A good education is the cornerstone of a healthy and productive society. That good education is the result of many things.
For most, it is the end of 12 to 13 years of schooling. For some there may be a few more years of training or apprenticeship. For others there are several more years of college. And for a few, they tack on even more years to become ministers, scientists, healthcare providers, professors, attorneys, and business leaders.
But there is another segment of all our communities that, in my opinion, are some of our best potential employees. We call them the “drop outs”. We tend to categorize and clump together the drop outs.
Two days a week I teach the High School Equivalency (HSE) class at the Jackson County Learning Center for the McDowell Education Center in Columbus. We used to call the program the GED, but someone decided it needed a new name that better reflected the outcome achieved by the student.
My classes are much like a one-room school house. I have students who are 16 and some who are in their 40s. Their current academic levels range from sixth grade to 12th. Some are in my class to improve their reading and math skills so they can attend some training program. I have a few mothers who want to be able to help their children with their homework and attend class while their children are in school. Most students are unemployed and understand that the lack of an HSE is a primary reason they are turned down for jobs.
But to a student, they all share two things in common. They now realize the value of an education and are willing to work to get one. And it is that insight and effort that impresses me.
A large percentage of my students work as well as attend class. Some have part-time jobs and others have full-time ones. They are employees in factories or stores who have realized that without their HSE they are limited in their advancement opportunities. Many have families.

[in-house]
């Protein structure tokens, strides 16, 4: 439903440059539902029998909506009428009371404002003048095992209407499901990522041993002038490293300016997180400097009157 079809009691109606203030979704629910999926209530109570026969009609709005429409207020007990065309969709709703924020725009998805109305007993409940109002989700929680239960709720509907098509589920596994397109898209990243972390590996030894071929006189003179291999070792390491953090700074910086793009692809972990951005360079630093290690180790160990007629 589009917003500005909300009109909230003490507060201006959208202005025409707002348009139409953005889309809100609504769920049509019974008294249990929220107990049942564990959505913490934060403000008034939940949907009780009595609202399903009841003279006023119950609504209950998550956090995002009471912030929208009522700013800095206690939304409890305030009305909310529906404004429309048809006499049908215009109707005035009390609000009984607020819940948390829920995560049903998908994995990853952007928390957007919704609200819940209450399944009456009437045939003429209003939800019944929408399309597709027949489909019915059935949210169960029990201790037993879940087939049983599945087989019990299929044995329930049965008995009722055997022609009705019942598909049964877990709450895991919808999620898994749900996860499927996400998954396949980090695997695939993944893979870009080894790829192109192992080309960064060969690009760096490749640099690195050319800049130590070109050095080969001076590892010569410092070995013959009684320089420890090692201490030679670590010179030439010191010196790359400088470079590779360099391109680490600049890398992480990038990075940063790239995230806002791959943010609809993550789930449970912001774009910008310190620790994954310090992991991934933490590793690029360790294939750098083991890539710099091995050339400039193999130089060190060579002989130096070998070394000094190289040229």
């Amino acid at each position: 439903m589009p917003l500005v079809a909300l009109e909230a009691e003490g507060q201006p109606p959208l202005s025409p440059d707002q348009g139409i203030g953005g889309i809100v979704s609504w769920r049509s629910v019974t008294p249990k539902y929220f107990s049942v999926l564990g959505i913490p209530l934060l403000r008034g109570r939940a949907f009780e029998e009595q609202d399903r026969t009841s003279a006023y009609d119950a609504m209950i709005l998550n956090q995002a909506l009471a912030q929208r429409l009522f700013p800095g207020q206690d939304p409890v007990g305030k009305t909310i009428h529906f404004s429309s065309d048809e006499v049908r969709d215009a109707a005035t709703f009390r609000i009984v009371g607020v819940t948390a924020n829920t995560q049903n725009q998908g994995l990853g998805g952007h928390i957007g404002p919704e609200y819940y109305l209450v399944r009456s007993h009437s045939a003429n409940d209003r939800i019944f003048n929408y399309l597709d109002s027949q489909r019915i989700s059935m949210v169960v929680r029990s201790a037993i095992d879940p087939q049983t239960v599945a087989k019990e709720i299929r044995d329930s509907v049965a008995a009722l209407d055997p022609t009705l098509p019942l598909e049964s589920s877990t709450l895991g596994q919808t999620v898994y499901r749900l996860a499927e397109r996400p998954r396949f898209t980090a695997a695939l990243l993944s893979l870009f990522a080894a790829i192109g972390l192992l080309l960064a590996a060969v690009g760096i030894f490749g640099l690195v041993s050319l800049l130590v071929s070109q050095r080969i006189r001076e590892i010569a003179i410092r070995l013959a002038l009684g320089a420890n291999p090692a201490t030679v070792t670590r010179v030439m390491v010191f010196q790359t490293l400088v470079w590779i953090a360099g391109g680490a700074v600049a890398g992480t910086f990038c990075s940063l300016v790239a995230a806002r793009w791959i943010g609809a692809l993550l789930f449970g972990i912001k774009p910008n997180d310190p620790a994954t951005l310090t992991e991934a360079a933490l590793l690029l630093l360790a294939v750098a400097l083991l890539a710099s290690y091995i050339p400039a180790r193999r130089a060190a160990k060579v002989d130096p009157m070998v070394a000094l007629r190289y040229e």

I also know that my students that graduate from the program will make some of the best employees any employer could want.
They have accepted that they need to go back and finish their education. Vision. They understand what they need to do. A plan. They have figured out what is missing and how to fill it. Execute the plan. They have shown they are willing to put aside their egos and work hard with others like themselves. Teamwork. They figure out a way to juggle and schedule other responsibilities and they show up. Flexibility/adaptation/commitment. They work hard. Discipline. They are determined to succeed. Successful outcome.
Indiana has an excellent agency called Work One with offices in Seymour and Columbus. This office can help many of my students with the temporary resources they need to attend my class or to participate in a training program. By design from the beginning of the Jackson County Learning Center, Work One and the McDowell HSE program are in the same building … sort of a one-stop center for improving one’s life. We work well together to produce successes.
My guess is that we are only touching a very small percentage of folks like my students. But for every one of our successes, I know that our local, state and national economy is better for their effort. And we become a more productive and healthy society because of them.
Bill Bailey is a former member of Seymour city councilman, mayor of Seymour, state representative and former president of the Greater Seymour Chamber of Commerce. Send comments to editorial@the republic.com.
Bill Bailey is a former member of Seymour city councilman, mayor of Seymour, state representative and former president of the Greater Seymour Chamber of Commerce. Send comments to email@example.com.